Manchester

University of Bolton spent £1m on blaze-hit students

Bolton fire Image copyright GMFRS
Image caption The blaze at The Cube in Bolton took more than nine hours to bring under control

The University of Bolton spent more than £1m helping students forced to flee a block of flats hit by a major blaze.

Fire ripped through The Cube in November leaving about 220 students without somewhere to live.

They were each given £500 in cash as well as free accommodation and food.

The university requested more cash than the banks had in stock, vice-chancellor George Holmes told the Local Democracy Reporting service.

"Many of the students didn't even have their own bank cards or their own credit cards. They were still in the building.

"Even their basic clothes, cosmetics and toothpastes were still in the building", he said.

Image copyright PA Media
Image caption The fire started on the fourth floor, owners Urban Student Life confirmed

He said the university made sure they all had a bed for the night and hot food, adding that the university paid for some to stay in hotels for up to three weeks.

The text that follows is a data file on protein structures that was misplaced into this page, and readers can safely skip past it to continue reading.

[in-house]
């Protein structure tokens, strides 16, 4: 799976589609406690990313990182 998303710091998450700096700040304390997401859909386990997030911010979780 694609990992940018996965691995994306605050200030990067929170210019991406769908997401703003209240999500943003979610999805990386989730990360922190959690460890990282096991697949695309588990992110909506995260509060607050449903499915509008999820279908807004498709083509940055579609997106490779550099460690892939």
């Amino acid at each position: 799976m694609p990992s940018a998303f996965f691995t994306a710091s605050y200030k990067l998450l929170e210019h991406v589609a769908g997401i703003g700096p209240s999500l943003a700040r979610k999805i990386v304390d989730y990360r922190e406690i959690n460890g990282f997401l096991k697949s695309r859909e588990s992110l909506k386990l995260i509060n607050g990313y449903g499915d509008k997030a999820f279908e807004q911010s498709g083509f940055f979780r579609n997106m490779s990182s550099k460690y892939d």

"When we went to the bank on Monday morning and asked for just over £100,000 in actual cash, which the banks didn't have in stock, we had to get that money ordered and organised.

"So every student got £50 on the first afternoon and the other £450 when the banks got enough cash."

The government has refunded much of the money to the university.

Image copyright GMFRS
Image caption About 220 students lived at The Cube in Bolton

Assessments were suspended for those affected, around 50 new laptops were ordered for them, and counselling support was provided.

Student union president Ansh Sachdeva said some students are still recovering from the distress they experienced.

He said every student "takes different time to recover" but "I'm glad to say that most of the students are doing well".

Mr Holmes said although the students were renting from private landlords, he felt that "morally" the university's reaction was "the right thing to do".

The university is hoping to recover some of its spending from insurers.

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